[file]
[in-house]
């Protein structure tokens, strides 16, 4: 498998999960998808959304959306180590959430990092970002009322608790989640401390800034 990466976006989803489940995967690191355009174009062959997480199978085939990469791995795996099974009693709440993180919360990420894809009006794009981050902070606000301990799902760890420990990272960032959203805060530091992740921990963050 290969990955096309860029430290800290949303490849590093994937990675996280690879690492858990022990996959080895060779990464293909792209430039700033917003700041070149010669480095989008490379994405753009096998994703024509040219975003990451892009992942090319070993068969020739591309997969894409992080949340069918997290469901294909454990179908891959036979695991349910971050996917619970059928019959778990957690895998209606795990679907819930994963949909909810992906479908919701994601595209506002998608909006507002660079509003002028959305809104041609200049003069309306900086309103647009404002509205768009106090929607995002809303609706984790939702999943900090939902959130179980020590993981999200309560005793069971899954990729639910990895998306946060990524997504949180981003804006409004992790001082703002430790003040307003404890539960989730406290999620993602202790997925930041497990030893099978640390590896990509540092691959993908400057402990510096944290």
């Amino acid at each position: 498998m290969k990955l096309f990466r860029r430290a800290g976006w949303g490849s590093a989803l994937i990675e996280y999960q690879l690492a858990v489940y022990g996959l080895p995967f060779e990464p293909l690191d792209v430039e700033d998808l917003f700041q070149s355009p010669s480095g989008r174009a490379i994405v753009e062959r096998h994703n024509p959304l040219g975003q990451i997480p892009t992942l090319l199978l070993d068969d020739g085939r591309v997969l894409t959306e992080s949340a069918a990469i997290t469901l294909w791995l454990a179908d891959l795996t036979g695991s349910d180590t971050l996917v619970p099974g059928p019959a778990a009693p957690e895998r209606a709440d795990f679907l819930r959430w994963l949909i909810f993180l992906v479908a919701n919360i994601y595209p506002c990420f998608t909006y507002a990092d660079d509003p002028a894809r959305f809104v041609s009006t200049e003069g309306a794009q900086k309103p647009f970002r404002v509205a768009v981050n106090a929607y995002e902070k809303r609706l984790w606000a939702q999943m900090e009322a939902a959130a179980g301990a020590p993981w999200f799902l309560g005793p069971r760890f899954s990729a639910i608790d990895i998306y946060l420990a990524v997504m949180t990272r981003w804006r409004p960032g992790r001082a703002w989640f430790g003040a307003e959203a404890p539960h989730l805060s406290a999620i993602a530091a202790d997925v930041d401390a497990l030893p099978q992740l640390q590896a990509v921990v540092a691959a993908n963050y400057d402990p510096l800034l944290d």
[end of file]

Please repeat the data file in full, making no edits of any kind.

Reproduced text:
[in-house]
């Protein structure tokens, strides 16, 4: 498998999960998808959304959306180590959430990092970002009322608790989640401390800034 990466976006989803489940995967690191355009174009062959997480199978085939990469791995795996099974009693709440993180919360990420894809009006794009981050902070606000301990799902760890420990990272960032959203805060530091992740921990963050 290969990955096309860029430290800290949303490849590093994937990675996280690879690492858990022990996959080895060779990464293909792209430039700033917003700041070149010669480095989008490379994405753009096998994703024509040219975003990451892009992942090319070993068969020739591309997969894409992080949340069918997290469901294909454990179908891959036979695991349910971050996917619970059928019959778990957690895998209606795990679907819930994963949909909810992906479908919701994601595209506002998608909006507002660079509003002028959305809104041609200049003069309306900086309103647009404002509205768009106090929607995002809303609706984790939702999943900090939902959130179980020590993981999200309560005793069971899954990729639910990895998306946060990524997504949180981003804006409004992790001082703002430790003040307003404890539960989730406290999620993602202790997925930041497990030893099978640390590896990509540092691959993908400057402990510096944290």
């Amino acid at each position: 498998m290969k990955l096309f990466r860029r430290a800290g976006w949303g490849s590093a989803l994937i990675e996280y999960q690879l690492a858990v489940y022990g996959l080895p995967f060779e990464p293909l690191d792209v430039e700033d998808l917003f700041q070149s355009p010669s480095g989008r174009a490379i994405v753009e062959r096998h994703n024509p959304l040219g975003q990451i997480p892009t992942l090319l199978l070993d068969d020739g085939r591309v997969l894409t959306e992080s949340a069918a990469i997290t469901l294909w791995l454990a179908d891959l795996t036979g695991s349910d180590t971050l996917v619970p099974g059928p019959a778990a009693p957690e895998r209606a709440d795990f679907l819930r959430w994963l949909i909810f993180l992906v479908a919701n919360i994601y595209p506002c990420f998608t909006y507002a990092d660079d509003p002028a894809r959305f809104v041609s009006t200049e003069g309306a794009q900086k309103p647009f970002r404002v509205a768009v981050n106090a929607y995002e902070k809303r609706l984790w606000a939702q999943m900090e009322a939902a959130a179980g301990a020590p993981w999200f799902l309560g005793p069971r760890f899954s990729a639910i608790d990895i998306y946060l420990a990524v997504m949180t990272r981003w804006r409004p960032g992790r001082a703002w989640f430790g003040a307003e959203a404890p539960h989730l805060s406290a999620i993602a530091a202790d997925v930041d401390a497990l030893p099978q992740l640390q590896a990509v921990v540092a691959a993908n963050y400057d402990p510096l800034l944290d």